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VMware

How to Mount VMware Virtual Disks Without VMware

VMware Workstation and Server uses virtual disk files as the disk drives for virtual machines. These files (ending in .vmdk) are just files on the host’s hard drive. There are a number of scenarios where you would want to mount these virtual disks on the host operating system. Perhaps you want to transfer a file to or from the virtual disk or maybe the operating system is corrupt on the virtual disk and you want to make a registry change. No matter what the case, the VMware disk mount utility is available to serve this need.

What Does The VMware Disk Mount Utility Do?

The VMware disk mount utility allows you to mount a VMware virtual disk (.vmdk file) on a host Windows system. That disk is mounted as a drive letter (letter D: or greater) and you can then read, write, or modify that disk. You can only mount FAT or NTFS virtual disks. If you mount a virtual disk that has snapshots, any changes you make to the virtual disk will be lost if you revert to the snapshot. Also, you should know that you cannot mount a virtual disk from a virtual machine that is currently running or is suspended. Although VMware offers this utility for download, there is NO support offered for the VMware disk mount utility.

Where Do I Obtain The Disk Mount Utility?

To obtain the VMware disk mount utility, go to the VMware disk mount download website and accept the end user license agreement. After saying “Accept” to the EULA, you will be asked if you want to save the file. Save the .exe file to your hard drive. The name of the program is VMware-mount-5.0.0-13124.exe Now, execute this program.

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Installing VMware Disk Mount

Once you run it, the installation is very simple. The process goes like this:

  • Click Next on the Installation Wizard.
  • Accept the license agreement and click Next.
  • Take the default installation directory and click Next.
  • Click Install to begin installation.
  • After the installation is completed, click Finish.

How Do I Use The VMware Disk Mount Utility?

Once installed, to use the program, you must do everything from the command line. This is strictly a command line utility. To begin using it, go to Start -> Run. Type in cmd and click OK. Type:  

cd “\Program Files\VMware\VMware DiskMount Utility”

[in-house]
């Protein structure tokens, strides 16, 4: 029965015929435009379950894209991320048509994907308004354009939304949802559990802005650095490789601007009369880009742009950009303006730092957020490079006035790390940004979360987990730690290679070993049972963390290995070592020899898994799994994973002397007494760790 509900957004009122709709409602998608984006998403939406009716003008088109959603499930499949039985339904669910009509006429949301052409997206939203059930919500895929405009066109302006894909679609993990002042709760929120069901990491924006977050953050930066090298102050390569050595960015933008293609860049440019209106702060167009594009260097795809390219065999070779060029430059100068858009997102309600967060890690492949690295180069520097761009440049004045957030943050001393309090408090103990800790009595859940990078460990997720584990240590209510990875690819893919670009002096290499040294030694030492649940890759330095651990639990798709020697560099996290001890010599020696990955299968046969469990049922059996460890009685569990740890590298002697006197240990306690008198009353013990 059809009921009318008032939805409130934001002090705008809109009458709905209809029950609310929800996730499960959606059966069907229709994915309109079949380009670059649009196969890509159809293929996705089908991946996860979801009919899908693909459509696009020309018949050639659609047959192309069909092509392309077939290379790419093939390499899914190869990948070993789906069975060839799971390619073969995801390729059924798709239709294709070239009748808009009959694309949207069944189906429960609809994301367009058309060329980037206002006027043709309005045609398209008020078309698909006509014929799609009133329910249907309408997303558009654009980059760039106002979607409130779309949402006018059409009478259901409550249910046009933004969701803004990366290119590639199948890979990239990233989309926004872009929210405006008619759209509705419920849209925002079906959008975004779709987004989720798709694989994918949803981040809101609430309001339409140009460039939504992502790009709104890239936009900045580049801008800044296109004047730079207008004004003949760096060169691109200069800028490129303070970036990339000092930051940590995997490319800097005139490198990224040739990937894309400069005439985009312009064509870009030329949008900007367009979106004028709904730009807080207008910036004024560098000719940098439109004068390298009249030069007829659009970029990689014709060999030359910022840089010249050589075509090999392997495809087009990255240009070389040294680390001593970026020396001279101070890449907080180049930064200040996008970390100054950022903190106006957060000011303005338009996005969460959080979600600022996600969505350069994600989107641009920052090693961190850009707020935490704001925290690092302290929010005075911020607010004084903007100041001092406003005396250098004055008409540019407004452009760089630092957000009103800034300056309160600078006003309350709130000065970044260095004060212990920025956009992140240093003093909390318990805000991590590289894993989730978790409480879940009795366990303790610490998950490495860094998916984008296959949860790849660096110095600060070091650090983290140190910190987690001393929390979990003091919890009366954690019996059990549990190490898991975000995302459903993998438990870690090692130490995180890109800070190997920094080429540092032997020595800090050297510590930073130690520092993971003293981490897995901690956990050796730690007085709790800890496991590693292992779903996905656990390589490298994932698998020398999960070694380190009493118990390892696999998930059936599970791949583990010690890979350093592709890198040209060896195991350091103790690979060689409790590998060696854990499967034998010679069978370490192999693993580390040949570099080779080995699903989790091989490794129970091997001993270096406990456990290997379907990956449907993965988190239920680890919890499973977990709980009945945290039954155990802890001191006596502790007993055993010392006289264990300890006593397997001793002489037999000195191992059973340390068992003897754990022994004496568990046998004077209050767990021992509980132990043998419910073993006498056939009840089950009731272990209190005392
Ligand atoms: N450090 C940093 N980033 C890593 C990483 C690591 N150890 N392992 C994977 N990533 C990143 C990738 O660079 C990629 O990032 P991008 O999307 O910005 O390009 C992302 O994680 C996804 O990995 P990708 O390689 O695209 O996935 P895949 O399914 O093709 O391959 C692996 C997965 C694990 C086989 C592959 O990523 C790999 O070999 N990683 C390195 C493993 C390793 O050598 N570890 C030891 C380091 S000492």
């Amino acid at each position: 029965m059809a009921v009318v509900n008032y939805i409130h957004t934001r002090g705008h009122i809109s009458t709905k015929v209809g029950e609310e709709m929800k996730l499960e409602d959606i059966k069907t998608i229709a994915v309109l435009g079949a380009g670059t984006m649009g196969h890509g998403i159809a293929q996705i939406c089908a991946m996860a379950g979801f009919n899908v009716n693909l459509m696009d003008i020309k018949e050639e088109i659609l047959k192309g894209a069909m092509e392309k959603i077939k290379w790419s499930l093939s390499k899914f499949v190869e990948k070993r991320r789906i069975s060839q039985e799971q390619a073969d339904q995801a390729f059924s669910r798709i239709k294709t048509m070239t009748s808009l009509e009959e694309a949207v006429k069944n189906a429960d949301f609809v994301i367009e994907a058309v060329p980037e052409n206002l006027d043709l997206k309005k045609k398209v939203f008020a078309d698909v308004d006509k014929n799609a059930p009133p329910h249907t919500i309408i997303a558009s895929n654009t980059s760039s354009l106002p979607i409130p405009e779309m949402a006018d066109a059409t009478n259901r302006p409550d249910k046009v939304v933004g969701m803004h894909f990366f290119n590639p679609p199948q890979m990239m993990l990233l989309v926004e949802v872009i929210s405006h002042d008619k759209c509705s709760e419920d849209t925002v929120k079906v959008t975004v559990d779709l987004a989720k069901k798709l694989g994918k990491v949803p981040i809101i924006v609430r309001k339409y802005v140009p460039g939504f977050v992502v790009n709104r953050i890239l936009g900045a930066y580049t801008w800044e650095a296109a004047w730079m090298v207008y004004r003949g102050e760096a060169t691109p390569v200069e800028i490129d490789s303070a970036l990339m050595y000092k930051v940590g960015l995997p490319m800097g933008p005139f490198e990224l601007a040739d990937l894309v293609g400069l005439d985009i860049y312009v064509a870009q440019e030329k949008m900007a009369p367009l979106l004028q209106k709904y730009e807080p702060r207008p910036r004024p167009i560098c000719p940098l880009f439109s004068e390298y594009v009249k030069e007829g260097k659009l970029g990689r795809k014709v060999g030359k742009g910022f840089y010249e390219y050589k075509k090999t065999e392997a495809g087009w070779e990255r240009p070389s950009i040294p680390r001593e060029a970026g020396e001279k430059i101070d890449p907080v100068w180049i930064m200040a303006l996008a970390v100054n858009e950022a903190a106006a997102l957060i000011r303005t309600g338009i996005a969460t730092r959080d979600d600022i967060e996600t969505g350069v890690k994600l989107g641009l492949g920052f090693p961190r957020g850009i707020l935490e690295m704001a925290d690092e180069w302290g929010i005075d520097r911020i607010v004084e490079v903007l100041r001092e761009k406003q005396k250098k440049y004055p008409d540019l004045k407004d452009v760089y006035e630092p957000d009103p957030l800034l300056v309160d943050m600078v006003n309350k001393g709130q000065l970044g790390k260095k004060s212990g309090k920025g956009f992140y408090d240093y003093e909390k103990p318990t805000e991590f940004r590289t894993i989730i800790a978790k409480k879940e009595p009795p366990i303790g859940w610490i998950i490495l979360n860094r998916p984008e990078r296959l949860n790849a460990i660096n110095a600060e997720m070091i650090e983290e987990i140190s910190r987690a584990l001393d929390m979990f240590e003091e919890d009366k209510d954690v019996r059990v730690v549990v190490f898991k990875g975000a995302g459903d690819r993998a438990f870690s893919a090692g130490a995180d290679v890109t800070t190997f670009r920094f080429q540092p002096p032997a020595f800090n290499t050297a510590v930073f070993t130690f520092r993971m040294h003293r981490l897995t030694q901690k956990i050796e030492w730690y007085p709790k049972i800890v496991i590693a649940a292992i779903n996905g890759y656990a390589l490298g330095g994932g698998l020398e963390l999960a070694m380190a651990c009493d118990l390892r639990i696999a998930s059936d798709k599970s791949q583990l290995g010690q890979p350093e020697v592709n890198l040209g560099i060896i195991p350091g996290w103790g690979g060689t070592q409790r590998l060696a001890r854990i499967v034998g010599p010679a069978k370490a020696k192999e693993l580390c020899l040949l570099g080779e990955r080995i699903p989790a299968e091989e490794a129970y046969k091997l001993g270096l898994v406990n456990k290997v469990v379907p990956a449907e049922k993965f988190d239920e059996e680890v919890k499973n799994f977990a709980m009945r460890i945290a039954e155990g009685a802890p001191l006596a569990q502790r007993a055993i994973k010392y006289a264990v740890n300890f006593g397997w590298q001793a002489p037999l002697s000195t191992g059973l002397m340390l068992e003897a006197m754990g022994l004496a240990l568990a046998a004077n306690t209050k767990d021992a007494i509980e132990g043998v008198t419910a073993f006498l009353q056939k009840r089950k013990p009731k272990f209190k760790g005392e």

Type: vmware-mount /?

This will show you the command options for the disk mount utility.

You can type vmware-mount without any options to show currently mounted volumes. Now, let’s mount a disk. You must first know the exact location of the VM disk that you wish to mount. Based on the location of the virtual disk you wish to mount, you will type something like this:

vmware-mount j: “C:\Documents and Settings\David Davis\My Documents\My Virtual Machines\Windows XP Professional\Windows XP Professional.vmdk”

and press Enter

In my case, the disk that I chose to mount had snapshots. I was told that this was the case and had to answer whether or not I wanted to proceed, even though any changes I made would be lost if I revert to the snapshot. I said yes and was returned to my prompt. The virtual disk is now mounted as drive J. To access the disk, just access it like any other mounted drive. Since we mounted this drive as drive J:, just type J: and press Enter. Now type dir to see what is on the disk.

You should also be able to see this disk in Windows Explorer as a local disk, like this:

As you can see, we have successfully accessed this VMware virtual disk. For more information on this utility, see the VMware disk mount utility online manual. For information on how to do this on Linux, take a look at Accessing Virtual Hard Disks Outside of VMware Workstation for Linux.

Summary

In summary, the ability to mount virtual disks on a host operating system can be very useful to transfer files back and forth between host and virtual machine. This also allows to you access virtual machines, whether or not you have VMware installed or even working. VMware disk mount is a very handy tool to understand and have in your tool belt.

Got a question? Post it on our VMware Forums!

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